Quit exploiting the motherland!! And Beyonce……I can’t.

    • Yes! Glad you brought up M.I.A. but her lyrics also match where she shoots her videos. She also is from Sri Lanka so she knows that experience first hand (though she has managed to step on some toes) she ain’t perfect but she does genuinely try to convey the “3rd world” and not exploit them. And m.i.a. tries to put on lesser known artists from the so-called 3rd world as well; in “Mango Pickle Down River” she featured an aboriginal hip hop group and in “hussel” she featured Afrikan Boy.

    • apple

      but MIA was born in sri lankan poverty and her music isn’t about hoes and getting money, its usually with a deeper meaning .so i dont think it implies (paper planes,born free)

  • heide

    Ok this one was interesting. Kinda interested in exploring this more.

  • The Other Jess

    I don’t know, Rick Ross shot this video in horrible looking area of America too – the first version of this video is in some impoverished area of New Orleans. Plus, some of the guys in the American version of the video look ignorant enough to seem almost brain-dead and the women look trash. I didn’t get that from the Nigerian version. at leasttheyhave enough respect for their women to not class them as “ho’s”

    Rick Ross has always identified with the lowest of the low (not talking poverty here, talking mentality) and identified with rough, terrible-looking areas. He did the same in the Nigerian video as he did in the new orleans video version of the same song. Plus, the literal lyrics is how “these niggas won’t hold me back” and “these hos won’t hold me back”, with a bunch of Black people jumping around like savages but has a white man holding a Bible and cross (in the new orleans version). If the only problem you have with these videos is the fact that Nigeria looks poor, then you’re missing a whole lot.

    African countries should completely shut the door on some of these rappers coming to their countries – they do not need to be corrupted any further, or made as ignorant as the American Black populace. The U.S. version of this video looks so ignorant it is a shame. Hopefully, Africans can keep some sense of pride in themselves, and self-worth and not follow the paths of the utter fools of many in Black American music.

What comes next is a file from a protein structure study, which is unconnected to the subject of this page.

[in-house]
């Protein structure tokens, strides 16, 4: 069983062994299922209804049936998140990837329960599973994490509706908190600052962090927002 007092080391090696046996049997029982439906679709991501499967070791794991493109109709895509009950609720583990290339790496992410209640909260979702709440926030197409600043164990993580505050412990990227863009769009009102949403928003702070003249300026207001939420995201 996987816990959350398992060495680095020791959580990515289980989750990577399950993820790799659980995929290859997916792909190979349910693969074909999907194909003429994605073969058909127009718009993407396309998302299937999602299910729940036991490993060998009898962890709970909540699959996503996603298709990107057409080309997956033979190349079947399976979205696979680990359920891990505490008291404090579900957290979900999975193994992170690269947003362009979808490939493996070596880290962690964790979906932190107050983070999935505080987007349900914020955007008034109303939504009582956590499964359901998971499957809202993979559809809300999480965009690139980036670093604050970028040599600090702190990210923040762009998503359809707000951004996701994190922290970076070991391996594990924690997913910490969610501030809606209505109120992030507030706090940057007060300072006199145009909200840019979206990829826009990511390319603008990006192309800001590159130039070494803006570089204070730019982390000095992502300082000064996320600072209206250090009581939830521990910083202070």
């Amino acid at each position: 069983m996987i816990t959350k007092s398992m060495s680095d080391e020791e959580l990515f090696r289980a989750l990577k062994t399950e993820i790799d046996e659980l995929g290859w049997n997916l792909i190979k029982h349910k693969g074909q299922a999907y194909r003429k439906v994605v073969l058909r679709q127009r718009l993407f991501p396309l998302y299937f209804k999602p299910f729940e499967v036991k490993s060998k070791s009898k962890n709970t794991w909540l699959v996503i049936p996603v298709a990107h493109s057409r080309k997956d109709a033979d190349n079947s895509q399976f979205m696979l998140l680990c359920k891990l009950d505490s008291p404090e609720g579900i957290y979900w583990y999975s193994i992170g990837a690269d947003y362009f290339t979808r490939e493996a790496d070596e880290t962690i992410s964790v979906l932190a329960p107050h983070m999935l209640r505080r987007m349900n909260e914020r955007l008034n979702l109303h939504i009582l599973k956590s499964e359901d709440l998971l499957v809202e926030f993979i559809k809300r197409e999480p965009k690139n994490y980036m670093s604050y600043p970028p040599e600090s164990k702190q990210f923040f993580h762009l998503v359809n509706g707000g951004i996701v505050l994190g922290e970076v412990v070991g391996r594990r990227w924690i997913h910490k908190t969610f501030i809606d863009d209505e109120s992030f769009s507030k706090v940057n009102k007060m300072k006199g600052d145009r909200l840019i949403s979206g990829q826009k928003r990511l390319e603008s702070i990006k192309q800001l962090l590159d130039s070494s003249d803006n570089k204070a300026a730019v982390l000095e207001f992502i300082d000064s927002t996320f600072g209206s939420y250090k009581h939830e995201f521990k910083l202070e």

At least Africans still have pride enough to say “this video is garbage”. Blacks in America have accepted all this garbage and are a mess because of it.

    • ?!?

      Black Africans who are trying to move up in the world know that image is very important. Black folks here don’t know anything at all about protecting image. Are white people perfect? No! But they try darn hard to present themselves that way. The majority of white people on TV are not Honey Boo Boos. Granted we don’t have much say in the way we are presented in the mainstream media, but I think even if we did it would be similar to BET. Some folks like Rick Ross take too much pride in being low class, and these idiots are the ones basically representing us around the world. I can’t think of another group that can even come close to African American rappers when it comes to destroying image.

  • Kamikak

    …Smacking my lips! Hip Hop Artists are followers. They don’t set the trends they follow them and allow themselves to be pimped out to the masses to perpetuate said trends. Nothing originates with them. Case in point, if you haven’t noticed, in the last 5-7 years there has been a big push to re-colonize Africa in the political world. Africa has always been a long term goal, but now it is ripe for the taking, hence the recent uprisings in Egypt, Northern Mali, Libya, etc. Hip Hop artists are just allowing themselves to be used as the soundtrack in order to misdirect the youth from seeing what’s really going on – re-colonization of the commonwealth.